Giving a whole new meaning to “pregnancy brain,” a new study shows that male DNA—likely left over from pregnancy with a male fetus—can persist in a woman's brain throughout her life. Although the biological impact of this foreign DNA is unclear, the study also found that women with more male DNA in their brains were less likely to have suffered from Alzheimer's disease—hinting that the male DNA could help protect the mothers from the disease, the researchers say. During mammalian pregnancy, the mother and fetus exchange DNA and cells. Previous work has shown that fetal cells can linger in the mother's blood and bone for decades, a condition researchers call fetal microchimerism. The lingering of the fetal DNA, research suggests, may be a mixed blessing for a mom: The cells may benefit the mother's health—by promoting tissue repair and improving the immune system—but may also cause adverse effects, such as autoimmune reactions.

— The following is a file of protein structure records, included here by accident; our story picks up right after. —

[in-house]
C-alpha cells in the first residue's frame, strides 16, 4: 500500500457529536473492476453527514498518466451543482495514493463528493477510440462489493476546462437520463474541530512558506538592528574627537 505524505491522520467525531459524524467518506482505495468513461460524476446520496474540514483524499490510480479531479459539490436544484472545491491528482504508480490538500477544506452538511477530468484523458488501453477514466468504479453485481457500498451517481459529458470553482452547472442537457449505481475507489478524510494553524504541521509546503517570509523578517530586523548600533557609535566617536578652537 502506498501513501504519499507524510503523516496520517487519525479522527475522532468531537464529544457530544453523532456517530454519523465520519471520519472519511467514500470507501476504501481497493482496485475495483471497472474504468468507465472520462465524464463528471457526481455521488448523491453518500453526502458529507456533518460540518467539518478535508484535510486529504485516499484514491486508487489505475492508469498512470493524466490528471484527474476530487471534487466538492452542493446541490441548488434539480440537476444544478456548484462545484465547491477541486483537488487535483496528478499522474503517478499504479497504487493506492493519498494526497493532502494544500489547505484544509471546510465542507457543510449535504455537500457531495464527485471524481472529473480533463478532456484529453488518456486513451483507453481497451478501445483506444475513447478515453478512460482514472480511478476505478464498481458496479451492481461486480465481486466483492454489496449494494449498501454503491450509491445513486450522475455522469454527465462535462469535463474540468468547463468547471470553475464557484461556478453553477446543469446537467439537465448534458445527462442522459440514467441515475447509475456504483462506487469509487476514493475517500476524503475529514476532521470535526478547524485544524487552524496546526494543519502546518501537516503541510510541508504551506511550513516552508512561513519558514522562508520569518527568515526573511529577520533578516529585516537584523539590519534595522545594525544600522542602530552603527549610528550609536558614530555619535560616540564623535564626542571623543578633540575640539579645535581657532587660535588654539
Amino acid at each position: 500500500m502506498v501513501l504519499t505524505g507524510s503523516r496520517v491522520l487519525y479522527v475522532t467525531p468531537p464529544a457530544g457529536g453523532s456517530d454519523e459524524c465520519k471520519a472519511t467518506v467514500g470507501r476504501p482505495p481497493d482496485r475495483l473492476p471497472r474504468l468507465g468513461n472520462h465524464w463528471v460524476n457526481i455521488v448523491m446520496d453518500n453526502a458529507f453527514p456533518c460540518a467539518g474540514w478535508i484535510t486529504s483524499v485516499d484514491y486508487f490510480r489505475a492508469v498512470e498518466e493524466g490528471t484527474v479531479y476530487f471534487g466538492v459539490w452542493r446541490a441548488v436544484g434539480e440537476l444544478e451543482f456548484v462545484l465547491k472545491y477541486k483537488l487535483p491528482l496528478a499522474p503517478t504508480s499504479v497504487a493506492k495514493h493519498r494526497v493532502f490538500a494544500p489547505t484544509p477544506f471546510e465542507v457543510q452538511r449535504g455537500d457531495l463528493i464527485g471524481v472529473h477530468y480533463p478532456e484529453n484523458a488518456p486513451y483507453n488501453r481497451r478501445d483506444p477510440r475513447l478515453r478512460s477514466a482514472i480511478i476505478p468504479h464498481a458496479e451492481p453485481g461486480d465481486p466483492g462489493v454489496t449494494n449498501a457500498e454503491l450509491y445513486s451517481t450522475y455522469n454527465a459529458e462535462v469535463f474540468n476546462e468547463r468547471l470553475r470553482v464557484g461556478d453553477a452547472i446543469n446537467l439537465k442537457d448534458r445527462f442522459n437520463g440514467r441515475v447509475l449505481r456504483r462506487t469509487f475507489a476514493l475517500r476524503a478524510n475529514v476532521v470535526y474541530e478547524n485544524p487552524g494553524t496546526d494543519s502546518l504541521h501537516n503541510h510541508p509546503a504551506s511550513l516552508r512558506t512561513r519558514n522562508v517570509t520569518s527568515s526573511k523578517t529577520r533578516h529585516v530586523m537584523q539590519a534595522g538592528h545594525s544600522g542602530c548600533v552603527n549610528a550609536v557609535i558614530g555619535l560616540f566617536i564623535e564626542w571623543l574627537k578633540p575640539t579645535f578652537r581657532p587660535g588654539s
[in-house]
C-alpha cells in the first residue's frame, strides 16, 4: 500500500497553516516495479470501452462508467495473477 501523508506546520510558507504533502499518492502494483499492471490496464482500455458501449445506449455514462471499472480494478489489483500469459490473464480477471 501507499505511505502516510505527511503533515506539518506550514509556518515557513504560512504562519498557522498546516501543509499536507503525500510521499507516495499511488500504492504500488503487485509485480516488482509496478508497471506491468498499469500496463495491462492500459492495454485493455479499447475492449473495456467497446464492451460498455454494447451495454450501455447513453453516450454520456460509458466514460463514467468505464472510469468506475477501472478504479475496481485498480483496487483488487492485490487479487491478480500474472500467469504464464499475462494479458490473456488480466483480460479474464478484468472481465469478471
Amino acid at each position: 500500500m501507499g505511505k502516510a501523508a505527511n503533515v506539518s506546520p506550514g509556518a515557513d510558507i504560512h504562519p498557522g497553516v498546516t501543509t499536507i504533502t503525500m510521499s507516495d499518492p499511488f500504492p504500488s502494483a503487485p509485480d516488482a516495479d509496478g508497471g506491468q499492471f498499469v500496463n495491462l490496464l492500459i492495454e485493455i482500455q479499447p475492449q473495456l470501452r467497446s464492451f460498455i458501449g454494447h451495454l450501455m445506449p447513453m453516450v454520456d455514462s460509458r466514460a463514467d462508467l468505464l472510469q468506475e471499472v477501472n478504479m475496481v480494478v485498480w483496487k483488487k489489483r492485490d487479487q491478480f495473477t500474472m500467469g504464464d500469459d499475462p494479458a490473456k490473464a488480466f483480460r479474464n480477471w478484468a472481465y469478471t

One question is how leftover fetal cells affect the brain. Researchers have shown that fetal microchimerism occurs in mouse brains, but they had not shown this in humans. So a team led by autoimmunity researcher and rheumatologist J. Lee Nelson of the Fred Hutchinson Cancer Research Center in Seattle, Washington, took samples from autopsied brains of 59 women who died between the ages of 32 and 101. By testing for a gene specific to the Y chromosome, they found evidence of male DNA in the brains of 63% of the women. Because some studies have suggested that the risk of Alzheimer's disease (AD) increases with an increasing number of pregnancies, the team also examined the brains for signs of the disease, allowing them to determine whether AD correlated with the observed microchimerism. Of the 59 women, 33 had AD—but contrary to the team's expectation, the women with AD had significantly less male DNA in their brains than did the 26 women who did not have AD.